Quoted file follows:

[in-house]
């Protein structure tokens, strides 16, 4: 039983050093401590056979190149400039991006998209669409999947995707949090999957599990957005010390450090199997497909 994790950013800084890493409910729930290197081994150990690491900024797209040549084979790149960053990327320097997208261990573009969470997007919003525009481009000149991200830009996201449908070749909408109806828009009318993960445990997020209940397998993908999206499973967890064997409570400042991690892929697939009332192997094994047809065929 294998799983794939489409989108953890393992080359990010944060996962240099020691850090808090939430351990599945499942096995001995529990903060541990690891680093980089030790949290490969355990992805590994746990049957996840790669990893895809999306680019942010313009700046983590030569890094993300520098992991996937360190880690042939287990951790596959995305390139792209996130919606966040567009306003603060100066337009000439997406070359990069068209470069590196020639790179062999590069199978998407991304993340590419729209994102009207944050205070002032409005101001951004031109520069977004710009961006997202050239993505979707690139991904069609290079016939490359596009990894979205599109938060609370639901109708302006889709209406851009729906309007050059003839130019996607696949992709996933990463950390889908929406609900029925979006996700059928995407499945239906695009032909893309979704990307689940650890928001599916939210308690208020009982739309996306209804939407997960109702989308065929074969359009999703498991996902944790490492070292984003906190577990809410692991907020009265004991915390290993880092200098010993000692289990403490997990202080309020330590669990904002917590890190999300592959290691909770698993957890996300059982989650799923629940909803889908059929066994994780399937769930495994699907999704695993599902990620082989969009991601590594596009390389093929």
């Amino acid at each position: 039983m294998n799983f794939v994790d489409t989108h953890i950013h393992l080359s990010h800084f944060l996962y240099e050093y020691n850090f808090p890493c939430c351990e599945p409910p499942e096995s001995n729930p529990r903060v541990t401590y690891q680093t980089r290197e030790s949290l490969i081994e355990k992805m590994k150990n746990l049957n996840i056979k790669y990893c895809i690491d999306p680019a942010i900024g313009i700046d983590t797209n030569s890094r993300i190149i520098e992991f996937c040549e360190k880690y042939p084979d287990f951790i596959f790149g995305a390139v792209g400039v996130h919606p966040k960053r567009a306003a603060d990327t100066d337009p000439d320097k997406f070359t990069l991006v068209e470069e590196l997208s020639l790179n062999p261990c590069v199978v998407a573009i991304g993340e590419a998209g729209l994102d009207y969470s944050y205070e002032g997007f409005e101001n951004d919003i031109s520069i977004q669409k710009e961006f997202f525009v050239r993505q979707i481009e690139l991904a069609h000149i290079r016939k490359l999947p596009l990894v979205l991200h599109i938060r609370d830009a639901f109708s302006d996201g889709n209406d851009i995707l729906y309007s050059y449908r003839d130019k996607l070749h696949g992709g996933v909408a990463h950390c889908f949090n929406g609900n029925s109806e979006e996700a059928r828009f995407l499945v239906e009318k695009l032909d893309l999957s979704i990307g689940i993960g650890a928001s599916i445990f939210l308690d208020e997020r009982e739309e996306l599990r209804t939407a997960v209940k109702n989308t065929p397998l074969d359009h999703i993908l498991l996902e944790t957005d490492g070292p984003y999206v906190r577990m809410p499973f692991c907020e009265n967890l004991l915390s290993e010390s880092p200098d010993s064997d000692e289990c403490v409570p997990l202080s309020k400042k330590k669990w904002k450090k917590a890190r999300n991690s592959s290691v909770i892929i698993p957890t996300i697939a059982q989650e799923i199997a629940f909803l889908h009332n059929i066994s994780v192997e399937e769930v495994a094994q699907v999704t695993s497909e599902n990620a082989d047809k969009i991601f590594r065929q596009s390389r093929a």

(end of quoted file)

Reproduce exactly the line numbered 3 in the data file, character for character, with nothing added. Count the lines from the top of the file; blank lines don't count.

């Amino acid at each position: 039983m294998n799983f794939v994790d489409t989108h953890i950013h393992l080359s990010h800084f944060l996962y240099e050093y020691n850090f808090p890493c939430c351990e599945p409910p499942e096995s001995n729930p529990r903060v541990t401590y690891q680093t980089r290197e030790s949290l490969i081994e355990k992805m590994k150990n746990l049957n996840i056979k790669y990893c895809i690491d999306p680019a942010i900024g313009i700046d983590t797209n030569s890094r993300i190149i520098e992991f996937c040549e360190k880690y042939p084979d287990f951790i596959f790149g995305a390139v792209g400039v996130h919606p966040k960053r567009a306003a603060d990327t100066d337009p000439d320097k997406f070359t990069l991006v068209e470069e590196l997208s020639l790179n062999p261990c590069v199978v998407a573009i991304g993340e590419a998209g729209l994102d009207y969470s944050y205070e002032g997007f409005e101001n951004d919003i031109s520069i977004q669409k710009e961006f997202f525009v050239r993505q979707i481009e690139l991904a069609h000149i290079r016939k490359l999947p596009l990894v979205l991200h599109i938060r609370d830009a639901f109708s302006d996201g889709n209406d851009i995707l729906y309007s050059y449908r003839d130019k996607l070749h696949g992709g996933v909408a990463h950390c889908f949090n929406g609900n029925s109806e979006e996700a059928r828009f995407l499945v239906e009318k695009l032909d893309l999957s979704i990307g689940i993960g650890a928001s599916i445990f939210l308690d208020e997020r009982e739309e996306l599990r209804t939407a997960v209940k109702n989308t065929p397998l074969d359009h999703i993908l498991l996902e944790t957005d490492g070292p984003y999206v906190r577990m809410p499973f692991c907020e009265n967890l004991l915390s290993e010390s880092p200098d010993s064997d000692e289990c403490v409570p997990l202080s309020k400042k330590k669990w904002k450090k917590a890190r999300n991690s592959s290691v909770i892929i698993p957890t996300i697939a059982q989650e799923i199997a629940f909803l889908h009332n059929i066994s994780v192997e399937e769930v495994a094994q699907v999704t695993s497909e599902n990620a082989d047809k969009i991601f590594r065929q596009s390389r093929a």